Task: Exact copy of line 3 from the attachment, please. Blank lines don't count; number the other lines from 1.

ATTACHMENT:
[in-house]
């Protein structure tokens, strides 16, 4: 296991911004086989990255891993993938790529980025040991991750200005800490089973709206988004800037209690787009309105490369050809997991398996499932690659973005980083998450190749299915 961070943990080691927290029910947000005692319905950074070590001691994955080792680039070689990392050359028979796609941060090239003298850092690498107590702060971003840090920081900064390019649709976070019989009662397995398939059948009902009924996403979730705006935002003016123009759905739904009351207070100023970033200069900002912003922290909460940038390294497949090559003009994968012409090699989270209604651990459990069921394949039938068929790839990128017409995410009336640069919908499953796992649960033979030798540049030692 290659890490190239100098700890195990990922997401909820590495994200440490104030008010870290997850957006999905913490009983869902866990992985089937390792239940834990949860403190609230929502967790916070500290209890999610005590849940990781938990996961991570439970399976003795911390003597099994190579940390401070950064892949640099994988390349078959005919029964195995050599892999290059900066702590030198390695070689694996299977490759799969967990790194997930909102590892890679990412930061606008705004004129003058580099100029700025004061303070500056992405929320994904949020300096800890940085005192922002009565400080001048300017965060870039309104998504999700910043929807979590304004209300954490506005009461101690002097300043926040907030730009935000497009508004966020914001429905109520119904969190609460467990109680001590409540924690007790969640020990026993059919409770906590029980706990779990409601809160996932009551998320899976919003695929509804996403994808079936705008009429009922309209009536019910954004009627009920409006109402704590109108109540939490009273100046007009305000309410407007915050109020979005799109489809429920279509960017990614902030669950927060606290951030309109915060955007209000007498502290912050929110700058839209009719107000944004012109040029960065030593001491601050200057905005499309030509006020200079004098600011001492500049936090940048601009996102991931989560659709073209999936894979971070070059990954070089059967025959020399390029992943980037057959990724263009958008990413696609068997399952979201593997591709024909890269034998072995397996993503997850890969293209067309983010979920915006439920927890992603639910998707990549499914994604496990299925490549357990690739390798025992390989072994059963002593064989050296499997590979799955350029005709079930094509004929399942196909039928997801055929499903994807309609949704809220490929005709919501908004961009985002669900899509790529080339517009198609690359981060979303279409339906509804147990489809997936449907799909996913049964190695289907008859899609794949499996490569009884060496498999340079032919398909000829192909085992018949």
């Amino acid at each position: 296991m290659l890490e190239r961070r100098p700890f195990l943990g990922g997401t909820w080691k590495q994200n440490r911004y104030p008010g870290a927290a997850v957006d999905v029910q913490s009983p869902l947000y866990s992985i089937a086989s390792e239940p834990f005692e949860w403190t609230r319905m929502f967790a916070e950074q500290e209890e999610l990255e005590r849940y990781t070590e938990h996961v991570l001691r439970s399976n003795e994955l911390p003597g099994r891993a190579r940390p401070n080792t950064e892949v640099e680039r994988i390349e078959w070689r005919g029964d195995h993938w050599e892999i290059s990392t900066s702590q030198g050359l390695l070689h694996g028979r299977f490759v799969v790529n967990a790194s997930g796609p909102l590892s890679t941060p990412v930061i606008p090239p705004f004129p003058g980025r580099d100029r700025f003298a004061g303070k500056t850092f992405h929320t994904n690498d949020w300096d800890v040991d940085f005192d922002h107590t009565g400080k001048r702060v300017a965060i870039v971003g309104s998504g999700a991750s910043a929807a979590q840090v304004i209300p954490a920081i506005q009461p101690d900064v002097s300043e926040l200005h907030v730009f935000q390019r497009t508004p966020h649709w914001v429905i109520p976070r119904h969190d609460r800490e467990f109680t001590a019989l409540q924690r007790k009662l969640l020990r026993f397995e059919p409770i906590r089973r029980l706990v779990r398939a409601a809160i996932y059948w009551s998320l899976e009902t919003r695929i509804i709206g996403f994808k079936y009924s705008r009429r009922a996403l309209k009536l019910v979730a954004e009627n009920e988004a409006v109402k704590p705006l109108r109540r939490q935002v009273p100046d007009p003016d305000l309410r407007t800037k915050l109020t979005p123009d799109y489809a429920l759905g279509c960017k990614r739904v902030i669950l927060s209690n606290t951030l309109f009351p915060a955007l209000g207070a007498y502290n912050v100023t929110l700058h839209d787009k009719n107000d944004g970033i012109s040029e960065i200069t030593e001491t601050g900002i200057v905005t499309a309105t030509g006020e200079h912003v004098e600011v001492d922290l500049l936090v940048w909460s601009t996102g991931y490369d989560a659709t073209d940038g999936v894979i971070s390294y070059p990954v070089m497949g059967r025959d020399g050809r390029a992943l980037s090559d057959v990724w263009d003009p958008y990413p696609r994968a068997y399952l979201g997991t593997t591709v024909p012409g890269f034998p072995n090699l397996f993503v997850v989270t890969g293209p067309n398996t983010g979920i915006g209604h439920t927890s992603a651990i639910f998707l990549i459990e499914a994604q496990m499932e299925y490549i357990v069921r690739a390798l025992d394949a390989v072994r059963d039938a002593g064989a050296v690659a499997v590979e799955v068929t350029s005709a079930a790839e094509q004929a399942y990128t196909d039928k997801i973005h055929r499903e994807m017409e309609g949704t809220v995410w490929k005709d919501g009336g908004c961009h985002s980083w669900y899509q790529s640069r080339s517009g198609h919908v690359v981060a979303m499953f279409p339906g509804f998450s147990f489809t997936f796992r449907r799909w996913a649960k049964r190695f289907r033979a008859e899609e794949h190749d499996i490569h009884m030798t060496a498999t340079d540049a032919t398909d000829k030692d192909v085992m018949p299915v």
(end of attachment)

């Amino acid at each position: 296991m290659l890490e190239r961070r100098p700890f195990l943990g990922g997401t909820w080691k590495q994200n440490r911004y104030p008010g870290a927290a997850v957006d999905v029910q913490s009983p869902l947000y866990s992985i089937a086989s390792e239940p834990f005692e949860w403190t609230r319905m929502f967790a916070e950074q500290e209890e999610l990255e005590r849940y990781t070590e938990h996961v991570l001691r439970s399976n003795e994955l911390p003597g099994r891993a190579r940390p401070n080792t950064e892949v640099e680039r994988i390349e078959w070689r005919g029964d195995h993938w050599e892999i290059s990392t900066s702590q030198g050359l390695l070689h694996g028979r299977f490759v799969v790529n967990a790194s997930g796609p909102l590892s890679t941060p990412v930061i606008p090239p705004f004129p003058g980025r580099d100029r700025f003298a004061g303070k500056t850092f992405h929320t994904n690498d949020w300096d800890v040991d940085f005192d922002h107590t009565g400080k001048r702060v300017a965060i870039v971003g309104s998504g999700a991750s910043a929807a979590q840090v304004i209300p954490a920081i506005q009461p101690d900064v002097s300043e926040l200005h907030v730009f935000q390019r497009t508004p966020h649709w914001v429905i109520p976070r119904h969190d609460r800490e467990f109680t001590a019989l409540q924690r007790k009662l969640l020990r026993f397995e059919p409770i906590r089973r029980l706990v779990r398939a409601a809160i996932y059948w009551s998320l899976e009902t919003r695929i509804i709206g996403f994808k079936y009924s705008r009429r009922a996403l309209k009536l019910v979730a954004e009627n009920e988004a409006v109402k704590p705006l109108r109540r939490q935002v009273p100046d007009p003016d305000l309410r407007t800037k915050l109020t979005p123009d799109y489809a429920l759905g279509c960017k990614r739904v902030i669950l927060s209690n606290t951030l309109f009351p915060a955007l209000g207070a007498y502290n912050v100023t929110l700058h839209d787009k009719n107000d944004g970033i012109s040029e960065i200069t030593e001491t601050g900002i200057v905005t499309a309105t030509g006020e200079h912003v004098e600011v001492d922290l500049l936090v940048w909460s601009t996102g991931y490369d989560a659709t073209d940038g999936v894979i971070s390294y070059p990954v070089m497949g059967r025959d020399g050809r390029a992943l980037s090559d057959v990724w263009d003009p958008y990413p696609r994968a068997y399952l979201g997991t593997t591709v024909p012409g890269f034998p072995n090699l397996f993503v997850v989270t890969g293209p067309n398996t983010g979920i915006g209604h439920t927890s992603a651990i639910f998707l990549i459990e499914a994604q496990m499932e299925y490549i357990v069921r690739a390798l025992d394949a390989v072994r059963d039938a002593g064989a050296v690659a499997v590979e799955v068929t350029s005709a079930a790839e094509q004929a399942y990128t196909d039928k997801i973005h055929r499903e994807m017409e309609g949704t809220v995410w490929k005709d919501g009336g908004c961009h985002s980083w669900y899509q790529s640069r080339s517009g198609h919908v690359v981060a979303m499953f279409p339906g509804f998450s147990f489809t997936f796992r449907r799909w996913a649960k049964r190695f289907r033979a008859e899609e794949h190749d499996i490569h009884m030798t060496a498999t340079d540049a032919t398909d000829k030692d192909v085992m018949p299915v």